A bivariate distribution (or bivariate probability distribution) is a joint distribution with two variables of interest. The bivariate distribution gives probabilities for simultaneous outcomes of the two random variables.
- A discrete joint distribution has at most a countable number of possible outcomes (basically, “countable” means you can label the numbers (like if you’re counting whole numbers 1, 2, 3…).
- A continuous joint distribution can be described by a non-negative function .
If the two variables are obtained through random sampling, you may be able to find correlations or run a regression analysis to investigate the link between the two variables or to predict future (or past) behavior of those variables.
Bivariate distributions are quite common in real life. For example:
- In an annual checkup, cholesterol levels and triglyceride levels might be combined to measure heart health.
- A gambler might want to know the probability of rolling a six, and then another six.
- A café might be interested in studying coffee sales vs. coffee cake sales.
- In transportation, the role of alcohol in car crashes is often investigated.
Table Representation of Bivariate Distribution
Unlike many probability distributions, a bivariate distribution doesn’t have a unified look; each distribution is different and it depends on what variables you are studying.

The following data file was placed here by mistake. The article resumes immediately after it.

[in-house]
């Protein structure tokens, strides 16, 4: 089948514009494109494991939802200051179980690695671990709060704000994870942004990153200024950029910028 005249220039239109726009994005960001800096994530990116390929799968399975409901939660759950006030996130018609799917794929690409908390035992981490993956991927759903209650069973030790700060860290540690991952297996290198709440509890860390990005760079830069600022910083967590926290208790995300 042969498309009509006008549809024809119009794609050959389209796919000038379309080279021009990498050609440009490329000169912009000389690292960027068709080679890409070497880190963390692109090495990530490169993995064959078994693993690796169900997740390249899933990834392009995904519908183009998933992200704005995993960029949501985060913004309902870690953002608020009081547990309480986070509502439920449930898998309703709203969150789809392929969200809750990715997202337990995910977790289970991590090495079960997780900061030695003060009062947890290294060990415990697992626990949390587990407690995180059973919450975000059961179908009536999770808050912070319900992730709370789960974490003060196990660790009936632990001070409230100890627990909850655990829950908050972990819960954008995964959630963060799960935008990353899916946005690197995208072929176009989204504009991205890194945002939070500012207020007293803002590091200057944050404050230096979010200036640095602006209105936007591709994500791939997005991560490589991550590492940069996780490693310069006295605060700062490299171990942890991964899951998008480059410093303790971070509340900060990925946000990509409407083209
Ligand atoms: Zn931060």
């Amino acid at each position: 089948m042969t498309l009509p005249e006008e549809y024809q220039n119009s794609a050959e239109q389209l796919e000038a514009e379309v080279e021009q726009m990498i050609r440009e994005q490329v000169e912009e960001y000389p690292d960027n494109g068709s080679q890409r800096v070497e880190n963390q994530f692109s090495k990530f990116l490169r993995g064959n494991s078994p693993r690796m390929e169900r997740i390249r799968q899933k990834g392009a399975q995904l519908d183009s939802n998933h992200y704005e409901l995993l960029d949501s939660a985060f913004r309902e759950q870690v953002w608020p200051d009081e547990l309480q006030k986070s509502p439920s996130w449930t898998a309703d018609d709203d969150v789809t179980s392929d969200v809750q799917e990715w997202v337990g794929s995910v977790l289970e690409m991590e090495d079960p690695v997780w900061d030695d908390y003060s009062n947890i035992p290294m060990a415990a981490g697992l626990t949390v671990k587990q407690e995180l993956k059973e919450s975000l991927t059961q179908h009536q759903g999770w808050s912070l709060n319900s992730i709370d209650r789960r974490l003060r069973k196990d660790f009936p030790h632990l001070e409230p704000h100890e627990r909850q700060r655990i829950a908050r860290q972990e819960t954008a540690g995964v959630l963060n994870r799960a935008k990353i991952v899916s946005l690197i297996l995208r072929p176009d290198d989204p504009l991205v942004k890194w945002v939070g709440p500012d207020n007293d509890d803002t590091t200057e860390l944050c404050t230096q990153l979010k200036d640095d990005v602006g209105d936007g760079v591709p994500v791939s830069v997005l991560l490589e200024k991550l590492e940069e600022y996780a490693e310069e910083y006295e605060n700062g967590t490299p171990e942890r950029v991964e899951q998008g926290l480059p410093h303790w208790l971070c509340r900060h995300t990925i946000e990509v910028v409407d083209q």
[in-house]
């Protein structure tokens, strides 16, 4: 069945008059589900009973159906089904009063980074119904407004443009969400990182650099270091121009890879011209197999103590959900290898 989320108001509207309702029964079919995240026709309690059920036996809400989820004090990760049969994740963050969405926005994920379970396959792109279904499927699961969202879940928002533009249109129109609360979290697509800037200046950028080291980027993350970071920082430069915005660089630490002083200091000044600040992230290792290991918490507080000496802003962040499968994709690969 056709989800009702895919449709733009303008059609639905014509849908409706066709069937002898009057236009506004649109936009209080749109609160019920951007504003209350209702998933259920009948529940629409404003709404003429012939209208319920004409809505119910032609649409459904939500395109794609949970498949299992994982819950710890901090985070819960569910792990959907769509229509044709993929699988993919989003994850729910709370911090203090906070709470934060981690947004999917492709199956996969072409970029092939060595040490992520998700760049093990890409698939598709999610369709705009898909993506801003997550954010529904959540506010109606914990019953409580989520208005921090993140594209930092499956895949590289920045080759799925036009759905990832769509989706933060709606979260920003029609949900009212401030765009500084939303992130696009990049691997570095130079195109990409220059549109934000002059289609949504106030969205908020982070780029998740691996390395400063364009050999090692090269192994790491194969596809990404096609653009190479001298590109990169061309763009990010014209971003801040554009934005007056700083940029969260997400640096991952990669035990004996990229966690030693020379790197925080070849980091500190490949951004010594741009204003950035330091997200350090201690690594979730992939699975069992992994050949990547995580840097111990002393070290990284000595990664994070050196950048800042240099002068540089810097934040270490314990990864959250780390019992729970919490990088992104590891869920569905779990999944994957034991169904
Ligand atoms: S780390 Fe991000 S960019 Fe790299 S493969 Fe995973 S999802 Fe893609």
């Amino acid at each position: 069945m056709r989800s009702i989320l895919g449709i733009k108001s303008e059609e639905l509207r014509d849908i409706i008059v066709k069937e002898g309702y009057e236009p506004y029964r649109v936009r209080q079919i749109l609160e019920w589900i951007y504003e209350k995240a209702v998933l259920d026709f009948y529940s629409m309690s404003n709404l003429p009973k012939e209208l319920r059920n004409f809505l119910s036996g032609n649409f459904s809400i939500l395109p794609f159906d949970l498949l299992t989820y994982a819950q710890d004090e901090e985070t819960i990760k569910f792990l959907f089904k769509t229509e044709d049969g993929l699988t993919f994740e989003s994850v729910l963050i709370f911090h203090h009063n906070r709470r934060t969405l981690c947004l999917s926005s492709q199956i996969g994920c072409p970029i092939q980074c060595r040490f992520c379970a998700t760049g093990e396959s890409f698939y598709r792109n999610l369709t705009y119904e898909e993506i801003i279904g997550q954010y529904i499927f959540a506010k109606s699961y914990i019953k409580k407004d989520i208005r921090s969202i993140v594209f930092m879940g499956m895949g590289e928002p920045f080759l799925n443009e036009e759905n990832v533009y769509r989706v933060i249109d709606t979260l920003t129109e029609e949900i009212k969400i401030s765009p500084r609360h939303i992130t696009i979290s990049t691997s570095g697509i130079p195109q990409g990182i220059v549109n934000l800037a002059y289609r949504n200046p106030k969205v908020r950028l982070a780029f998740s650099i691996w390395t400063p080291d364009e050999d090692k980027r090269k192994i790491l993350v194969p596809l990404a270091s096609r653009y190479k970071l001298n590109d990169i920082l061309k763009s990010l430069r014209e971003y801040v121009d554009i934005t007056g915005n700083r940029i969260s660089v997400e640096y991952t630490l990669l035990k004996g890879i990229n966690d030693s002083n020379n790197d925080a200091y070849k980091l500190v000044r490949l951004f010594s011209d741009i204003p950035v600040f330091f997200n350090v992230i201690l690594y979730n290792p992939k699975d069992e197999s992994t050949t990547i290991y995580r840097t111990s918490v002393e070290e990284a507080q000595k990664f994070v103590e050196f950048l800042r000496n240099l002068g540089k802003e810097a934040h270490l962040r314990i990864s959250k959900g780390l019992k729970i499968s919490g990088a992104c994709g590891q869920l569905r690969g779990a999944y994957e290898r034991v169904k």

A table of rows and columns can be used to display discrete random variables with a finite (fixed) number of values. The rows represent one of the variables, the columns the other. For example, the following table shows the bivariate distribution of tossing a tails if you flip a coin three times:
- The rows represent the X-values, which in this examples is the total number of tosses.
- The columns represent the Y-variable, which is the number of tosses to get the first tails (if no tails occur, this is set to zero).
- Each intersection represents an X-Y combination; the probabilities in those cells represent the joint probabilities.
As this is a probability distribution, the probabilities in all the cells add up to 1 .
 Liu, M. STA 611: Introduction to Mathematical Statistics; Lecture 4: Random Variables and Distributions. Retrieved November 10, 2021 from: http://www2.stat.duke.edu/courses/Fall18/sta611.01/Lecture/Lecture04.pdf
 Gehrman, J. 6. Bivariate Rand. Vars. Bivariate Probability Distributions. Retrieved November 10, 2021 from: https://www.csus.edu/indiv/j/jgehrman/courses/stat50/bivariate/6bivarrvs.htm